After working non-stop for days on end, right through the weekend and into the evenings, I’m at last in the final stretch of TIFF, and I can taste the finish line. It tastes like a lamb burger.
Yes, I’ve decided to treat myself. For those who watch the TV series Parks and Recreation, you’ll know what I mean — it’s time to indulge some cravings, because when there’s an hour and a half gap between an interview with Fresh Prince of Bel-Air star Tatyana Ali (during which my tape recorder broke and deleted everything) and a press conference with the director of Rhino Season (who only speaks Farsi), that is one and a half hours that should be filled with a glass of Shiraz, a lamb burger with goat cheese and fries, and a perfect view from the mezzanine-level patio of the swanky Luma restaurant at the TIFF Bell Lightbox.
Was it wrong to be drinking wine immediately before covering a press conference? Probably. Was it really necessary to order red meat? Totally not. But this is what Day 7 is all about: Not giving a crap.
It’s not just me, either — I’ve seen other people strutting around these parts who are in the same boat. One journalist from Chile, for instance, clearly didn’t give a crap about his outfit because he was wearing faded pink khaki shorts with a dirty-cream T-shirt on top. And the TIFF volunteer in charge of holding a door open for about 500 people exiting a cinema at 11 a.m. didn’t look like she cared much about what anyone thought of the film or whether the door was sufficiently ajar (can you blame her?).
Generally, everyone is coping with exhaustion and stress. That said, I’m still running around in cute footwear — today I was sporting my disco-ball Toms — and seeing amazing films, and meeting A-list actors. One major highlight was getting to interview Catherine Keener and Christopher Walken, who sat right beside me on a dirty bench in a club on Mercer Street to talk about their film A Late Quartet.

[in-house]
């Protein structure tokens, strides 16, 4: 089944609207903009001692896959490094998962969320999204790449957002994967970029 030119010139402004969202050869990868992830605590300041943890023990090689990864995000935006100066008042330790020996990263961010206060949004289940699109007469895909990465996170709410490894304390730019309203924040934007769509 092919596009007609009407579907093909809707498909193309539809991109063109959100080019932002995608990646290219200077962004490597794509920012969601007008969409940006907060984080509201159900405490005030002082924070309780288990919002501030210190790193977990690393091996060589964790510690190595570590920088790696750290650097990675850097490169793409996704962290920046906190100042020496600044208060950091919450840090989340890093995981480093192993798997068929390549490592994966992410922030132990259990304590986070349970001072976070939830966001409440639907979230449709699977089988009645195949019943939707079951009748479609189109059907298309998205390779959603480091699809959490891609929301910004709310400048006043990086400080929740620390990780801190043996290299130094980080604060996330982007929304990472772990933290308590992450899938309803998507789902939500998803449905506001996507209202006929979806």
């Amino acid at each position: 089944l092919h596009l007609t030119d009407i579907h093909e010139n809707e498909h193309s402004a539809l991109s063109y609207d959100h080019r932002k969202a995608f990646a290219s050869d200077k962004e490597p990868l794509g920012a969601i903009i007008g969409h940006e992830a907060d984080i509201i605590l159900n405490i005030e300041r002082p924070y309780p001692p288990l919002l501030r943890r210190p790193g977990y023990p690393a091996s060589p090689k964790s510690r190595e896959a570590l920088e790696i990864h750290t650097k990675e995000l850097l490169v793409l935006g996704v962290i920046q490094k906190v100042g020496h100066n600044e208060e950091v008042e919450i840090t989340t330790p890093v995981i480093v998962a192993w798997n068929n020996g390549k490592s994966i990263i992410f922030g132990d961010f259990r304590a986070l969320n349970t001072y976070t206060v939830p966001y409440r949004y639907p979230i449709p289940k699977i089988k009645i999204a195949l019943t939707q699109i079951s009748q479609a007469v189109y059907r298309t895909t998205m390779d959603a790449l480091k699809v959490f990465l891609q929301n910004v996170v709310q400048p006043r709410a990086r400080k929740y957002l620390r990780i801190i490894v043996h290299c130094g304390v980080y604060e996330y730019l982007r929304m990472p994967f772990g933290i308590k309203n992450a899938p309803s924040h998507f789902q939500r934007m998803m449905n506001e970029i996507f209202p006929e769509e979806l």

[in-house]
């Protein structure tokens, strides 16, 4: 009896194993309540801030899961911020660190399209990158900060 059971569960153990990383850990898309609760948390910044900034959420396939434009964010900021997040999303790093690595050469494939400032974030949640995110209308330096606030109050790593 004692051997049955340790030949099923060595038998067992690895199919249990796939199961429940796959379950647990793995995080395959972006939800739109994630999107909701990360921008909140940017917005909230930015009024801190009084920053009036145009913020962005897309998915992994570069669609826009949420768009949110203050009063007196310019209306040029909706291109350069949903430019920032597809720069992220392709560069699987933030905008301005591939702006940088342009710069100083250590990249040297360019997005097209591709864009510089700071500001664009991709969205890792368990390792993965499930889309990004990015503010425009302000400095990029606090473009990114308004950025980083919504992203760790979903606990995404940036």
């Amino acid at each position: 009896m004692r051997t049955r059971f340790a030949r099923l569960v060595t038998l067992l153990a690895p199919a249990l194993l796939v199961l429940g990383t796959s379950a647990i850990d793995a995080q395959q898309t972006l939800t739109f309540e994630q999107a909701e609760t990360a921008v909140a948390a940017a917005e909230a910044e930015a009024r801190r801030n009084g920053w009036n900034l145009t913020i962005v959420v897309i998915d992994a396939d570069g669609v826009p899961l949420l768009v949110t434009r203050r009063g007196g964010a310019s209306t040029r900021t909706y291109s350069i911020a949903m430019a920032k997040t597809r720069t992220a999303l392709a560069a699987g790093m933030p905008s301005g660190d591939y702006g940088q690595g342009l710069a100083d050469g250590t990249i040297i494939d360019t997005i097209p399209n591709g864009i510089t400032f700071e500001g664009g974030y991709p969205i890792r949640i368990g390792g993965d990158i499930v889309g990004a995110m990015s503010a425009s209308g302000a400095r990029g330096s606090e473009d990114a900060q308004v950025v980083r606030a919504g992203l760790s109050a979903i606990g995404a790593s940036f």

Walken is exactly as you’d imagine: He looks a bit like a caricature of himself, quite bug-eyed, and speaks very deliberately but also very slowly, so you’re not totally sure when he’s finished his sentence. Keener was lovely — she had an enormous coffee, which she sipped in between enormous bouts of laughter, and was completely at ease, making fun of herself at every turn.
The only awkward part was when I had to excuse myself from the interview so I could rush off to another meeting, and was forced to straddle both of them as I squeezed out of the bench-cluttered lounge area while doing my best not to knock their heads with my gigantic purse and bicycle helmet.
Tomorrow, I’m hoping to finally watch a few more films — favourites so far have been Argo (Ben Affleck’s feature) and Detroit Unleaded (an adorable indie film about Arab Americans falling in love at gas stations in Motor City). This is the great thing about TIFF: Hollywood blockbusters and gala screenings with A-listers will get just as much buzz and attention as, say, documentaries about people obsessed with the moon. On that note, maybe I should make a point of seeing the movie about failed Lebanese space-rocket missions… you just never know what gems are lurking in the program.